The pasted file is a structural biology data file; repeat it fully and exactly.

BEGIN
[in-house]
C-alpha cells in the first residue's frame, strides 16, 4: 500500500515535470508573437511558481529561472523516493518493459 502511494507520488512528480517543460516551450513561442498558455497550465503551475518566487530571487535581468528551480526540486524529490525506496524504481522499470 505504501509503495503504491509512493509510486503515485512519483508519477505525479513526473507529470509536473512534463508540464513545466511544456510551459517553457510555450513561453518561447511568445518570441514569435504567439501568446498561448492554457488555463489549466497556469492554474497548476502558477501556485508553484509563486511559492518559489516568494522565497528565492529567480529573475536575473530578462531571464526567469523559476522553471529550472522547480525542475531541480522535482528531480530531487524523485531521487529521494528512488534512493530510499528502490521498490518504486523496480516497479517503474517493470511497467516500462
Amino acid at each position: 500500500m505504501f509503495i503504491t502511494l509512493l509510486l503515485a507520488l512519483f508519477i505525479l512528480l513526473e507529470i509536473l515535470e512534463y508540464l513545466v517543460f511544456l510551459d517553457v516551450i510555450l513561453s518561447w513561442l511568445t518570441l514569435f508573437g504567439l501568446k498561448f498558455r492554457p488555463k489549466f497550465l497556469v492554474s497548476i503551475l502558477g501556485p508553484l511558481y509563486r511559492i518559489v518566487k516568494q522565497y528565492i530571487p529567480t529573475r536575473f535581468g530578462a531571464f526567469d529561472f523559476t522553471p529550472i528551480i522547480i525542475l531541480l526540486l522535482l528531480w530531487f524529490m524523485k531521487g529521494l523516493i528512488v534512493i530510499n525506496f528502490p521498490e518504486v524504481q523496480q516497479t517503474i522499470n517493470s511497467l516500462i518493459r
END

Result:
[in-house]
C-alpha cells in the first residue's frame, strides 16, 4: 500500500515535470508573437511558481529561472523516493518493459 502511494507520488512528480517543460516551450513561442498558455497550465503551475518566487530571487535581468528551480526540486524529490525506496524504481522499470 505504501509503495503504491509512493509510486503515485512519483508519477505525479513526473507529470509536473512534463508540464513545466511544456510551459517553457510555450513561453518561447511568445518570441514569435504567439501568446498561448492554457488555463489549466497556469492554474497548476502558477501556485508553484509563486511559492518559489516568494522565497528565492529567480529573475536575473530578462531571464526567469523559476522553471529550472522547480525542475531541480522535482528531480530531487524523485531521487529521494528512488534512493530510499528502490521498490518504486523496480516497479517503474517493470511497467516500462
Amino acid at each position: 500500500m505504501f509503495i503504491t502511494l509512493l509510486l503515485a507520488l512519483f508519477i505525479l512528480l513526473e507529470i509536473l515535470e512534463y508540464l513545466v517543460f511544456l510551459d517553457v516551450i510555450l513561453s518561447w513561442l511568445t518570441l514569435f508573437g504567439l501568446k498561448f498558455r492554457p488555463k489549466f497550465l497556469v492554474s497548476i503551475l502558477g501556485p508553484l511558481y509563486r511559492i518559489v518566487k516568494q522565497y528565492i530571487p529567480t529573475r536575473f535581468g530578462a531571464f526567469d529561472f523559476t522553471p529550472i528551480i522547480i525542475l531541480l526540486l522535482l528531480w530531487f524529490m524523485k531521487g529521494l523516493i528512488v534512493i530510499n525506496f528502490p521498490e518504486v524504481q523496480q516497479t517503474i522499470n517493470s511497467l516500462i518493459r